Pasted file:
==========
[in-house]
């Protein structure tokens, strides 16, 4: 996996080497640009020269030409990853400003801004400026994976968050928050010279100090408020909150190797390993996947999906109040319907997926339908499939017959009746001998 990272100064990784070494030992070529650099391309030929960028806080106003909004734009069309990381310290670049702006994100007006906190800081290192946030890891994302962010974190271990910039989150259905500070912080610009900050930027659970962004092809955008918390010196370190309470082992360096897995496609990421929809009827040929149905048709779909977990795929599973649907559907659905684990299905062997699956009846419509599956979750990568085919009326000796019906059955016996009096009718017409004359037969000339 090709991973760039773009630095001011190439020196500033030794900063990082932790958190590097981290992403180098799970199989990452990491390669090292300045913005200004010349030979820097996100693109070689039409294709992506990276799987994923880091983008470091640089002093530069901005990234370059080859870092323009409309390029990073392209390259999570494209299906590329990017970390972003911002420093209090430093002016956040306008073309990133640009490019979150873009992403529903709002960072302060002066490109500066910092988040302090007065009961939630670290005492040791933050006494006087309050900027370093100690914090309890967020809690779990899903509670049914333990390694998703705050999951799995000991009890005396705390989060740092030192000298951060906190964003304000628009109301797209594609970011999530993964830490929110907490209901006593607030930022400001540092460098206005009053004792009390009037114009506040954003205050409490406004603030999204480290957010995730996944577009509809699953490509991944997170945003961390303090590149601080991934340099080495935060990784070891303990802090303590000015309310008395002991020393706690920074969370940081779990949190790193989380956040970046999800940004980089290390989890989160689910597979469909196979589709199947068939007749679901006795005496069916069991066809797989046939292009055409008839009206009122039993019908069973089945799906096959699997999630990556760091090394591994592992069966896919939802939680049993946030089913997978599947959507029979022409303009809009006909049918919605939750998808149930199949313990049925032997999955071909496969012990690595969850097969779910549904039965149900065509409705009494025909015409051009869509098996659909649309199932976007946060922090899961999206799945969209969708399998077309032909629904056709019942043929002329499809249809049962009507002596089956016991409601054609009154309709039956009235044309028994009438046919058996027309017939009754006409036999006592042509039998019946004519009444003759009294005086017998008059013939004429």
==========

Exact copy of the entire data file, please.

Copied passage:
[in-house]
């Protein structure tokens, strides 16, 4: 996996080497640009020269030409990853400003801004400026994976968050928050010279100090408020909150190797390993996947999906109040319907997926339908499939017959009746001998 990272100064990784070494030992070529650099391309030929960028806080106003909004734009069309990381310290670049702006994100007006906190800081290192946030890891994302962010974190271990910039989150259905500070912080610009900050930027659970962004092809955008918390010196370190309470082992360096897995496609990421929809009827040929149905048709779909977990795929599973649907559907659905684990299905062997699956009846419509599956979750990568085919009326000796019906059955016996009096009718017409004359037969000339 090709991973760039773009630095001011190439020196500033030794900063990082932790958190590097981290992403180098799970199989990452990491390669090292300045913005200004010349030979820097996100693109070689039409294709992506990276799987994923880091983008470091640089002093530069901005990234370059080859870092323009409309390029990073392209390259999570494209299906590329990017970390972003911002420093209090430093002016956040306008073309990133640009490019979150873009992403529903709002960072302060002066490109500066910092988040302090007065009961939630670290005492040791933050006494006087309050900027370093100690914090309890967020809690779990899903509670049914333990390694998703705050999951799995000991009890005396705390989060740092030192000298951060906190964003304000628009109301797209594609970011999530993964830490929110907490209901006593607030930022400001540092460098206005009053004792009390009037114009506040954003205050409490406004603030999204480290957010995730996944577009509809699953490509991944997170945003961390303090590149601080991934340099080495935060990784070891303990802090303590000015309310008395002991020393706690920074969370940081779990949190790193989380956040970046999800940004980089290390989890989160689910597979469909196979589709199947068939007749679901006795005496069916069991066809797989046939292009055409008839009206009122039993019908069973089945799906096959699997999630990556760091090394591994592992069966896919939802939680049993946030089913997978599947959507029979022409303009809009006909049918919605939750998808149930199949313990049925032997999955071909496969012990690595969850097969779910549904039965149900065509409705009494025909015409051009869509098996659909649309199932976007946060922090899961999206799945969209969708399998077309032909629904056709019942043929002329499809249809049962009507002596089956016991409601054609009154309709039956009235044309028994009438046919058996027309017939009754006409036999006592042509039998019946004519009444003759009294005086017998008059013939004429």